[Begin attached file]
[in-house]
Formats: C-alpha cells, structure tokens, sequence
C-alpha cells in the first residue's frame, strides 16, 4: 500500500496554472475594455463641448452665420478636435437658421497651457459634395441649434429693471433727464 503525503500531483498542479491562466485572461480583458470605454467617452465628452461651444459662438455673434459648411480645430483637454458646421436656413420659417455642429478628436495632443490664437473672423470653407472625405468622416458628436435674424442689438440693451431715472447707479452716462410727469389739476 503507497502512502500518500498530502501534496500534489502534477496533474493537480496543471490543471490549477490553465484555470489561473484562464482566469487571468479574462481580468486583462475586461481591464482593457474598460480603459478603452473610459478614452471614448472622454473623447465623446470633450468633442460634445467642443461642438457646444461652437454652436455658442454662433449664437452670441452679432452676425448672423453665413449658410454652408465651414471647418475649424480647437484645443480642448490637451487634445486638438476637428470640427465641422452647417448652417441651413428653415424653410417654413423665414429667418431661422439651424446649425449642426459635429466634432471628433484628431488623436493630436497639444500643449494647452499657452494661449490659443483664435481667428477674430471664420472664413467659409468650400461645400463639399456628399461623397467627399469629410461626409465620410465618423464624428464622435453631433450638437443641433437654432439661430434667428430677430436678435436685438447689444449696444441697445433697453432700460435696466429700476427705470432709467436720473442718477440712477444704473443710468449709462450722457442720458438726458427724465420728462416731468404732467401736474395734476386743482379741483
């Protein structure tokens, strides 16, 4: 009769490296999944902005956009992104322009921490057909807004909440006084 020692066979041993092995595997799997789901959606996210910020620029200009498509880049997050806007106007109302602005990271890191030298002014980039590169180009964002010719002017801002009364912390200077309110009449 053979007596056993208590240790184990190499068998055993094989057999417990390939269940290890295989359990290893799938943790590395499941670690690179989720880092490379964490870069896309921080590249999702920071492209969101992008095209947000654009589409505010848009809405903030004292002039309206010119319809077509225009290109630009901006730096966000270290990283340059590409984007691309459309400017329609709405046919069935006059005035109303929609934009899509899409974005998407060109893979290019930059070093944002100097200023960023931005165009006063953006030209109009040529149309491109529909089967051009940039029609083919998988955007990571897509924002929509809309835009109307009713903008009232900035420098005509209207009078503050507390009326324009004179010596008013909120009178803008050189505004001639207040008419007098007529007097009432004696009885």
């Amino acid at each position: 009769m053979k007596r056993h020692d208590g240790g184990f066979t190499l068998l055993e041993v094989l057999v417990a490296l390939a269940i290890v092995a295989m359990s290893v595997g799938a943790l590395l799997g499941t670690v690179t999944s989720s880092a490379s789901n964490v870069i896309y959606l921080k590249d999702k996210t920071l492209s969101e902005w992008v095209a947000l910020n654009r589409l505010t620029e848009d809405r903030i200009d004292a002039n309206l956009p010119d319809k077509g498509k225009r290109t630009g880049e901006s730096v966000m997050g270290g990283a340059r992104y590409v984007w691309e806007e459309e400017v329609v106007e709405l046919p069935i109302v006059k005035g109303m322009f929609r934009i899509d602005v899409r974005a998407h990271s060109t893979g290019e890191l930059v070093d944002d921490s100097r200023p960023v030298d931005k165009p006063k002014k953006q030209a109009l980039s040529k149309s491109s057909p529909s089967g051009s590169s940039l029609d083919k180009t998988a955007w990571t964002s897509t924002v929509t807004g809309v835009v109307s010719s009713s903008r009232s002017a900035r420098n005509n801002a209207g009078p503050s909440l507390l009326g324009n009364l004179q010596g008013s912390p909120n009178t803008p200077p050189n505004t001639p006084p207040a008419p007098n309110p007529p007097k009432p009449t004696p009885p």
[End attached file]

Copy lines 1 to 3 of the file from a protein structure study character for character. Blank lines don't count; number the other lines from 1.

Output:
[in-house]
Formats: C-alpha cells, structure tokens, sequence
C-alpha cells in the first residue's frame, strides 16, 4: 500500500496554472475594455463641448452665420478636435437658421497651457459634395441649434429693471433727464 503525503500531483498542479491562466485572461480583458470605454467617452465628452461651444459662438455673434459648411480645430483637454458646421436656413420659417455642429478628436495632443490664437473672423470653407472625405468622416458628436435674424442689438440693451431715472447707479452716462410727469389739476 503507497502512502500518500498530502501534496500534489502534477496533474493537480496543471490543471490549477490553465484555470489561473484562464482566469487571468479574462481580468486583462475586461481591464482593457474598460480603459478603452473610459478614452471614448472622454473623447465623446470633450468633442460634445467642443461642438457646444461652437454652436455658442454662433449664437452670441452679432452676425448672423453665413449658410454652408465651414471647418475649424480647437484645443480642448490637451487634445486638438476637428470640427465641422452647417448652417441651413428653415424653410417654413423665414429667418431661422439651424446649425449642426459635429466634432471628433484628431488623436493630436497639444500643449494647452499657452494661449490659443483664435481667428477674430471664420472664413467659409468650400461645400463639399456628399461623397467627399469629410461626409465620410465618423464624428464622435453631433450638437443641433437654432439661430434667428430677430436678435436685438447689444449696444441697445433697453432700460435696466429700476427705470432709467436720473442718477440712477444704473443710468449709462450722457442720458438726458427724465420728462416731468404732467401736474395734476386743482379741483